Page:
Have I Got a Book for You! Hardcover – Aug 1 2009
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Quill & Quire
The title of Mélanie Watt’s newest picture book pretty much says it all. Have I Got a Book for You! is a self-reflexive and broadly comic parody of self-promotion that invites its young readers to become critical consumers of advertising. Mr. Al Foxword, salesrat, makes a hyped-up pitch for the very book in our hands. Al’s previous customers include a mole (buyer of the Deluxe Dirt Vacuum), a fish (happy purchaser of an umbrella), and a penguin (proud of his latest acquisition, a fridge). Watt lays out Al’s pitch with characteristically zesty design and exaggerated, colourful cartoon images, playing off the stereotype of the sleazy salesman with plaid jacket, bow tie, and toupée. Throughout, she sends up advertising claims and sales pressure. (“Buy now! Quantities are limited!” “What’s better than this book? TWO books!!!”) In the small print on the back page, Watt thanks her editor “for buying into all my ideas, especially this cheesy one,” leaving the reader laughing, or perhaps feeling like an idiot for having forked over $17.95. This reviewer is definitely in the former category.
... a self-reflexive and broadly comic parody of self-promotion that invites its young readers to become critical consumers of advertising.
Driven by a particularly artful use of page turns, this makes compelling reading. Have your credit card ready.
Jokes and interactive fun are the point here ... Give this to Mo Willems’ legions of Pigeon fans.
Foxword’s clever sales techniques make this book funny to the hilt.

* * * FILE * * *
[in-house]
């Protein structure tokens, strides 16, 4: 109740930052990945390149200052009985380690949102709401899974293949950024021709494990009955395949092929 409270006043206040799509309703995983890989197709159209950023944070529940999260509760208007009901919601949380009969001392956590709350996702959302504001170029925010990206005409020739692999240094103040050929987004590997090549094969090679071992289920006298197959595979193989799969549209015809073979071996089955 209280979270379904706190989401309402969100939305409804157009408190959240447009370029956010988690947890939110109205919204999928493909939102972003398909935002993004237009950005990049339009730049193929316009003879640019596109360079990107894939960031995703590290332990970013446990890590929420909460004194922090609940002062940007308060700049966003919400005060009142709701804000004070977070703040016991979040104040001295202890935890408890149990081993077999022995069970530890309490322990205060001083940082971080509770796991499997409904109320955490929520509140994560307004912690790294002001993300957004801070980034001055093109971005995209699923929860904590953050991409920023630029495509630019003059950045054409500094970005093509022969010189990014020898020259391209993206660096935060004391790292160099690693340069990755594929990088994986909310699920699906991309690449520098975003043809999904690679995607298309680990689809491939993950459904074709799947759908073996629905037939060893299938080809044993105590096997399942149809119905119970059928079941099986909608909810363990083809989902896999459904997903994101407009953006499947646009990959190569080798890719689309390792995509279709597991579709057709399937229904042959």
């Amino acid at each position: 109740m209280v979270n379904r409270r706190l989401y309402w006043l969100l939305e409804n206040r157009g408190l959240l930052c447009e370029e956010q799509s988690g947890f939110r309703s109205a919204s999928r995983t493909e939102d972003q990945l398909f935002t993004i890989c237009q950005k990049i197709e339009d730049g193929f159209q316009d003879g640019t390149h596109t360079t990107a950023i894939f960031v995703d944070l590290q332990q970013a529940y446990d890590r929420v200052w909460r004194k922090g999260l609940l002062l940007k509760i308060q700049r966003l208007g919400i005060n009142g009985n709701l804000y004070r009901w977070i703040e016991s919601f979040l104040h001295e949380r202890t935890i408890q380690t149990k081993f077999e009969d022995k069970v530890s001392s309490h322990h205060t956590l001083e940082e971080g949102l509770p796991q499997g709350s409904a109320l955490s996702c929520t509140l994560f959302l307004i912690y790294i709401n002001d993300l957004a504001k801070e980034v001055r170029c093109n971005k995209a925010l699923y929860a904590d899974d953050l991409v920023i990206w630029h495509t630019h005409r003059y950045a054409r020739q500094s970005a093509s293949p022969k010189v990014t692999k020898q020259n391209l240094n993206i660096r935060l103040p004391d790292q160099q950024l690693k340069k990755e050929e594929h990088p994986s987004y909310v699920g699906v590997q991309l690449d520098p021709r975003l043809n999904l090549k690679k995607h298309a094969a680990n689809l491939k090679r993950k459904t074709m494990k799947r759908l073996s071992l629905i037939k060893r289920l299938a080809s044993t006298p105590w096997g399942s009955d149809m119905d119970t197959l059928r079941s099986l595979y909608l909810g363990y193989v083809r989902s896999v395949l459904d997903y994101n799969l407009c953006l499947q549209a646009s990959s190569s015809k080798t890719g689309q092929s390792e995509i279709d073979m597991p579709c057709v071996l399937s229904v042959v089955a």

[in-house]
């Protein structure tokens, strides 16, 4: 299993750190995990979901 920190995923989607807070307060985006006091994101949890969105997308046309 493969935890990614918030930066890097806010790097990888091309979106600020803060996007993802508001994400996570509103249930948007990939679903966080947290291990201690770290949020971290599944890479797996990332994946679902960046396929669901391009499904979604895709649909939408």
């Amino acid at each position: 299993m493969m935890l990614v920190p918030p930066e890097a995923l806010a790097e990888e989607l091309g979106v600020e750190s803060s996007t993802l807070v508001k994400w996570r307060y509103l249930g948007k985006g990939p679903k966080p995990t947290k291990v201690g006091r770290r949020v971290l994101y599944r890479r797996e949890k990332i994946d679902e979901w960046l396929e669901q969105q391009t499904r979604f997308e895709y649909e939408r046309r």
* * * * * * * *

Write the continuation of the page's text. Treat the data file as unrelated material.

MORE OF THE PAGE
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Most Helpful Customer Reviews on Amazon.com (beta)
In this book, Al is trying to sell us a book. He is speaking directly to the reader and he is using every sales pitch known to man. Al could easily get a job on a late night infomercial program. He has an answer for every objection.
When I was a school librarian, I was always trying to "sell" my students on books. This book is perfect for sharing aloud with students. Kids will be laughing their socks off.
The story has a surprise ending that will put a smile on the face of your most serious child. I LOVE this book! Young children will find the book funny and entertaining. Older students will recognize the salesmanship techniques that Mr. Foxword is using. This book is a great example of persuasive writing. Get this book today...you will be glad you did!
He won't sell you Sleeping Beauty because that one will "put you to sleep," nor will he try to sell you a math book because that one is NOT fun (not at all). He won't sell you a book about cooking broccoli because it will "leave a bad taste in your mouth." Naturally the dictionary is out for obvious reasons. Before he goes any further with his sales pitch, Al says he would like to compliment you on what you are wearing today. He's going to throw you a few pitches that will entice you to purchase a very special book. He'll make sure you buy the book in a specified number of minutes AND will throw in a special bonus. Al says "I know what you're thinking: `Al, this is just too good to be true!'" Do you know which book the master salesman, Mr. Al Foxwood, is trying to sell?
This is a totally daffy book about a slightly shady salesman that you simply won't be able to resist. Of course if you remember salesmen like Crazy Eddie from New York or have a few hard sell salespeople in your area you're going roll your eyes and chuckle just picturing them when you see Al in action. This book has every sales pitch I've ever heard from "I'll make you an offer you can't refuse" to "Buy now! Quantities are limited." You've come to the right place if you want to buy a book, but if you want lemonade you're out of luck!
VC, Children's Librarian, Portland, OR
When all else fails, Al's got a surefire trick to get his book sold. "You break it, you bought it!" with a realistic looking die-cut "ripped" page at the end.
I read this at a toddler storytime, and it was a little over their heads. The parents were nodding and smiling, though. I think older kids, especially those with a budding skepticism of commercialism, will enjoy this offering. Put this in the hands of kids who've been bugging you for every last thing they've seen on TV and see if the message sinks in.